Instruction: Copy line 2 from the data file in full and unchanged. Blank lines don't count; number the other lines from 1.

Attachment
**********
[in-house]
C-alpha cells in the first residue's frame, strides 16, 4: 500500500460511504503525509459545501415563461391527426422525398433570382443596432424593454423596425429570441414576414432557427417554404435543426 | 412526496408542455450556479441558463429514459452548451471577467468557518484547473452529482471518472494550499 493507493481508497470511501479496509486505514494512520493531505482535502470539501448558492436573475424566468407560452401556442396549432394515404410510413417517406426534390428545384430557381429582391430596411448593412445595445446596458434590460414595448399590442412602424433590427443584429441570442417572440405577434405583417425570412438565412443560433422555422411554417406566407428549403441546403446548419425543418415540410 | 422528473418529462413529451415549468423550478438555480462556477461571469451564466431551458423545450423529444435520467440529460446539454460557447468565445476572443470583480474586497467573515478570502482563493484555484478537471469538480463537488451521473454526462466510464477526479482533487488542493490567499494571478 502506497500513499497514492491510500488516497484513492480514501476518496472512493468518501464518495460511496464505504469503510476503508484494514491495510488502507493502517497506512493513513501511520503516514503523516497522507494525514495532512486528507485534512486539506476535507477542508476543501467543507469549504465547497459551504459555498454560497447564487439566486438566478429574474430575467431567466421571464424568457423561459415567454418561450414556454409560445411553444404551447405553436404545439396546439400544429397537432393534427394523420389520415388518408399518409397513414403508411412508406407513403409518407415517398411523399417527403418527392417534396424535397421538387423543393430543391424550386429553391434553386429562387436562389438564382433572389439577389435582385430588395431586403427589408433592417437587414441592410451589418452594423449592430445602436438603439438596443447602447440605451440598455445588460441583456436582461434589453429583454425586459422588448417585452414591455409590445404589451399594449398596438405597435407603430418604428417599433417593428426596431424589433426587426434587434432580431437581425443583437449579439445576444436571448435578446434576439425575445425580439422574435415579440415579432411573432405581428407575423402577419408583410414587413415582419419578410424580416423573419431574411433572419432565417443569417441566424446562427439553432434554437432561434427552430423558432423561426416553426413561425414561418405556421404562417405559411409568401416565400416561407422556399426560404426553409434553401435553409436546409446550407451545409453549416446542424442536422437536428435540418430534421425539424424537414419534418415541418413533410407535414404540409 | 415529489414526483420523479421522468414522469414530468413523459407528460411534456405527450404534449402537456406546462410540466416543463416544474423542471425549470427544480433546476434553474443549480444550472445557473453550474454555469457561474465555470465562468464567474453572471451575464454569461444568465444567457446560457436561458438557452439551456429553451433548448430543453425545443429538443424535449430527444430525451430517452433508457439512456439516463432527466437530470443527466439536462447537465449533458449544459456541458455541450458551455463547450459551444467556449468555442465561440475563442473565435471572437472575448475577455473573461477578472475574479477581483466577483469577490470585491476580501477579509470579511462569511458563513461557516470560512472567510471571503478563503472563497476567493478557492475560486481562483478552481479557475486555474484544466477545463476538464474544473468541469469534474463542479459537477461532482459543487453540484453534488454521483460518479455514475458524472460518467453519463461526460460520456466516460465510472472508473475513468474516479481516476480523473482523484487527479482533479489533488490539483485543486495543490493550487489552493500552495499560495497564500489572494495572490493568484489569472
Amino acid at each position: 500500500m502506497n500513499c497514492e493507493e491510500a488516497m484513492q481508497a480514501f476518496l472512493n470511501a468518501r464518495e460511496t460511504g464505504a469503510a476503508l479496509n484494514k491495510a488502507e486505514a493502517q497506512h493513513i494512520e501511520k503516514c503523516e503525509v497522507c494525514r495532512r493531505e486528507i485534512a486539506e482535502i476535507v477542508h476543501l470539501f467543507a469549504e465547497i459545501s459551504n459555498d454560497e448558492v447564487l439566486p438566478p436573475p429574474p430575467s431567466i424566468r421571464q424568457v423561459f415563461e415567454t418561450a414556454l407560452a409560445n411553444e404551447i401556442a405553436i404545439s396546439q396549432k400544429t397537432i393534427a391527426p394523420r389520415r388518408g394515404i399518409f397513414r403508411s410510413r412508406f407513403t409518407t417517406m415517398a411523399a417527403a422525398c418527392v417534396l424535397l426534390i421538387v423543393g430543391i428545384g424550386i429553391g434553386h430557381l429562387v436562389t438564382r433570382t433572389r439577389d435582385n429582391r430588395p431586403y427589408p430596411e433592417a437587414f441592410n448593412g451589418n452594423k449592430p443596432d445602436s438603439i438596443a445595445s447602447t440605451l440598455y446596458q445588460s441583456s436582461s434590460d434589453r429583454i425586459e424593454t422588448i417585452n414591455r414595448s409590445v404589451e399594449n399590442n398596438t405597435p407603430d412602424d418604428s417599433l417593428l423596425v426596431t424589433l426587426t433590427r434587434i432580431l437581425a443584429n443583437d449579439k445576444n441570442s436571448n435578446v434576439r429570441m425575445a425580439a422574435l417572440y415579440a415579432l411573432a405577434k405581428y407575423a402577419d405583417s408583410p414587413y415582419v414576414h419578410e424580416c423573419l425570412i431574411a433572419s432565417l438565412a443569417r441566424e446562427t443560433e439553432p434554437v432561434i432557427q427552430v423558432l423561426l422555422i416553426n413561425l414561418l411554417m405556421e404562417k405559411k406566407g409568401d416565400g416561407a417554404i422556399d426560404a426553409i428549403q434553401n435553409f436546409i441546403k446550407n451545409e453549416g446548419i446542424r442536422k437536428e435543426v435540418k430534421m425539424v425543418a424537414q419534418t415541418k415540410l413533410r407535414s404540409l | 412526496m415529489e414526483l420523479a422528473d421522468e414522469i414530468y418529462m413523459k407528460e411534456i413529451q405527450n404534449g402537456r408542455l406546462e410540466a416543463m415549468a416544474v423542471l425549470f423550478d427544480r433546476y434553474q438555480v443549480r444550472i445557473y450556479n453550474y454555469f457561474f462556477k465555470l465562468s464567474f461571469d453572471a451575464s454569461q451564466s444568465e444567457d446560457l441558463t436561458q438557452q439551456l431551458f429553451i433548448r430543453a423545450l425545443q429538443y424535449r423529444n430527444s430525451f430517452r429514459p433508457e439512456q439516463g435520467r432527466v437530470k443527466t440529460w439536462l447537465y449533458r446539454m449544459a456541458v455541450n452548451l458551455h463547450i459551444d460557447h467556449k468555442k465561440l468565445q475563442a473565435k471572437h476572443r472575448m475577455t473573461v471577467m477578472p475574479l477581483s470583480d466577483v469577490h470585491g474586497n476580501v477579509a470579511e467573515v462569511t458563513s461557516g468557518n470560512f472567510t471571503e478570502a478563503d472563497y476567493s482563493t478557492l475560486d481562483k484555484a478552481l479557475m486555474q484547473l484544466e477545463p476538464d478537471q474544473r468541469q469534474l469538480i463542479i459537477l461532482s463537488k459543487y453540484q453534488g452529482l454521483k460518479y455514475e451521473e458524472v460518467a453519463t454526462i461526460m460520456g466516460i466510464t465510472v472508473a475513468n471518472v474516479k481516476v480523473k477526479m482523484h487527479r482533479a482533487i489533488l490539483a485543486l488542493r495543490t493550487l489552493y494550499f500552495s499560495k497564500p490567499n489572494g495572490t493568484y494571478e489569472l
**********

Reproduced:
C-alpha cells in the first residue's frame, strides 16, 4: 500500500460511504503525509459545501415563461391527426422525398433570382443596432424593454423596425429570441414576414432557427417554404435543426 | 412526496408542455450556479441558463429514459452548451471577467468557518484547473452529482471518472494550499 493507493481508497470511501479496509486505514494512520493531505482535502470539501448558492436573475424566468407560452401556442396549432394515404410510413417517406426534390428545384430557381429582391430596411448593412445595445446596458434590460414595448399590442412602424433590427443584429441570442417572440405577434405583417425570412438565412443560433422555422411554417406566407428549403441546403446548419425543418415540410 | 422528473418529462413529451415549468423550478438555480462556477461571469451564466431551458423545450423529444435520467440529460446539454460557447468565445476572443470583480474586497467573515478570502482563493484555484478537471469538480463537488451521473454526462466510464477526479482533487488542493490567499494571478 502506497500513499497514492491510500488516497484513492480514501476518496472512493468518501464518495460511496464505504469503510476503508484494514491495510488502507493502517497506512493513513501511520503516514503523516497522507494525514495532512486528507485534512486539506476535507477542508476543501467543507469549504465547497459551504459555498454560497447564487439566486438566478429574474430575467431567466421571464424568457423561459415567454418561450414556454409560445411553444404551447405553436404545439396546439400544429397537432393534427394523420389520415388518408399518409397513414403508411412508406407513403409518407415517398411523399417527403418527392417534396424535397421538387423543393430543391424550386429553391434553386429562387436562389438564382433572389439577389435582385430588395431586403427589408433592417437587414441592410451589418452594423449592430445602436438603439438596443447602447440605451440598455445588460441583456436582461434589453429583454425586459422588448417585452414591455409590445404589451399594449398596438405597435407603430418604428417599433417593428426596431424589433426587426434587434432580431437581425443583437449579439445576444436571448435578446434576439425575445425580439422574435415579440415579432411573432405581428407575423402577419408583410414587413415582419419578410424580416423573419431574411433572419432565417443569417441566424446562427439553432434554437432561434427552430423558432423561426416553426413561425414561418405556421404562417405559411409568401416565400416561407422556399426560404426553409434553401435553409436546409446550407451545409453549416446542424442536422437536428435540418430534421425539424424537414419534418415541418413533410407535414404540409 | 415529489414526483420523479421522468414522469414530468413523459407528460411534456405527450404534449402537456406546462410540466416543463416544474423542471425549470427544480433546476434553474443549480444550472445557473453550474454555469457561474465555470465562468464567474453572471451575464454569461444568465444567457446560457436561458438557452439551456429553451433548448430543453425545443429538443424535449430527444430525451430517452433508457439512456439516463432527466437530470443527466439536462447537465449533458449544459456541458455541450458551455463547450459551444467556449468555442465561440475563442473565435471572437472575448475577455473573461477578472475574479477581483466577483469577490470585491476580501477579509470579511462569511458563513461557516470560512472567510471571503478563503472563497476567493478557492475560486481562483478552481479557475486555474484544466477545463476538464474544473468541469469534474463542479459537477461532482459543487453540484453534488454521483460518479455514475458524472460518467453519463461526460460520456466516460465510472472508473475513468474516479481516476480523473482523484487527479482533479489533488490539483485543486495543490493550487489552493500552495499560495497564500489572494495572490493568484489569472